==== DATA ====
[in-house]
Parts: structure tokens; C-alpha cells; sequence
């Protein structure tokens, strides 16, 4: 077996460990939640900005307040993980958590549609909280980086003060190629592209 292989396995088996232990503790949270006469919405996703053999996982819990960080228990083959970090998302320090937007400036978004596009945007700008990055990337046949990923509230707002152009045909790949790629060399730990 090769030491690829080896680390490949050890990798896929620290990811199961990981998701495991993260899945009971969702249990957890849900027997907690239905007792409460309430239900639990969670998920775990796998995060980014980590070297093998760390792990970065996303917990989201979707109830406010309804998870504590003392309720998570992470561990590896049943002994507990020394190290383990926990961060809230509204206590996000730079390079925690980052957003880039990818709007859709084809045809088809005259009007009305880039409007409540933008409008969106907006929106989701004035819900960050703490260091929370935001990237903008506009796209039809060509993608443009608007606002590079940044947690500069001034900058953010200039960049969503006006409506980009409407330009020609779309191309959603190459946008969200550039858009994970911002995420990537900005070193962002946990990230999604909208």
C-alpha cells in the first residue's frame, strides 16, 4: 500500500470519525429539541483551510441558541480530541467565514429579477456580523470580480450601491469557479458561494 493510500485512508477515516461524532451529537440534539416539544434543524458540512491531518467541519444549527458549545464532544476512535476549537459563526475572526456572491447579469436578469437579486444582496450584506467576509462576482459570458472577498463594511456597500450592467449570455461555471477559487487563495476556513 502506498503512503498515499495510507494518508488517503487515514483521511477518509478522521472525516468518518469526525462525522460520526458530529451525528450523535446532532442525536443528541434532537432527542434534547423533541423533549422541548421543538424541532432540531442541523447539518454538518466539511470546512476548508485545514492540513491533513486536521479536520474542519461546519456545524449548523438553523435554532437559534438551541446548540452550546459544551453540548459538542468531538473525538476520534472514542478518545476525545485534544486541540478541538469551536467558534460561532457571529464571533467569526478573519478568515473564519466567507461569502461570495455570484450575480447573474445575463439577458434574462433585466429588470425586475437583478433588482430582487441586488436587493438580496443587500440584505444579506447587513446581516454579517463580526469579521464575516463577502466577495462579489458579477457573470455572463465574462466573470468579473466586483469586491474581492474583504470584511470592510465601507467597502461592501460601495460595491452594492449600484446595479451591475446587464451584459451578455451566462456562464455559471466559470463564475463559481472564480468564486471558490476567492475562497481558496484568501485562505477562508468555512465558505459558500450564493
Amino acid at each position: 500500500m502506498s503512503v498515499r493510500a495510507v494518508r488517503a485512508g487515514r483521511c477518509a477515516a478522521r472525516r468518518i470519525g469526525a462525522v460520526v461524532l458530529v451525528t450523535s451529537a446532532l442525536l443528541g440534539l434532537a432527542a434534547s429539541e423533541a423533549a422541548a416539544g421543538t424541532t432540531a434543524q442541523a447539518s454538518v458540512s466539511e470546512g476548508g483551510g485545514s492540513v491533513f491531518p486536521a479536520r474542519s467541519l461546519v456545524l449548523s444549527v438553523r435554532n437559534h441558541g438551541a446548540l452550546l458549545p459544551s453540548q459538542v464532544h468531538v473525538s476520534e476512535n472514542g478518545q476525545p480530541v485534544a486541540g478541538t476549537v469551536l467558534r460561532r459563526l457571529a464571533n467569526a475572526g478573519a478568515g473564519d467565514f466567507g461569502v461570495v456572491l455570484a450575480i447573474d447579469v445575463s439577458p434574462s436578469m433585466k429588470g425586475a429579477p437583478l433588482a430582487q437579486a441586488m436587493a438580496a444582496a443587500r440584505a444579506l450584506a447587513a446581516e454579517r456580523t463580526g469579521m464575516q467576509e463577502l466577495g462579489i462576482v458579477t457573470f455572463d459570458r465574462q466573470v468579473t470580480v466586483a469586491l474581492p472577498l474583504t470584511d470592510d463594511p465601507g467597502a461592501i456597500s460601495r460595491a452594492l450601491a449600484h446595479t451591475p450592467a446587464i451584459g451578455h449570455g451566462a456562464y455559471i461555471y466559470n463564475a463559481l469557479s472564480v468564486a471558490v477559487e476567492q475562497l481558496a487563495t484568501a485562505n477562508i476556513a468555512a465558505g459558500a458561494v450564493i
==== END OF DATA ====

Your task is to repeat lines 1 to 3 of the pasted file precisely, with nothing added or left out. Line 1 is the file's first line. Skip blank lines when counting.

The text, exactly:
[in-house]
Parts: structure tokens; C-alpha cells; sequence
């Protein structure tokens, strides 16, 4: 077996460990939640900005307040993980958590549609909280980086003060190629592209 292989396995088996232990503790949270006469919405996703053999996982819990960080228990083959970090998302320090937007400036978004596009945007700008990055990337046949990923509230707002152009045909790949790629060399730990 090769030491690829080896680390490949050890990798896929620290990811199961990981998701495991993260899945009971969702249990957890849900027997907690239905007792409460309430239900639990969670998920775990796998995060980014980590070297093998760390792990970065996303917990989201979707109830406010309804998870504590003392309720998570992470561990590896049943002994507990020394190290383990926990961060809230509204206590996000730079390079925690980052957003880039990818709007859709084809045809088809005259009007009305880039409007409540933008409008969106907006929106989701004035819900960050703490260091929370935001990237903008506009796209039809060509993608443009608007606002590079940044947690500069001034900058953010200039960049969503006006409506980009409407330009020609779309191309959603190459946008969200550039858009994970911002995420990537900005070193962002946990990230999604909208």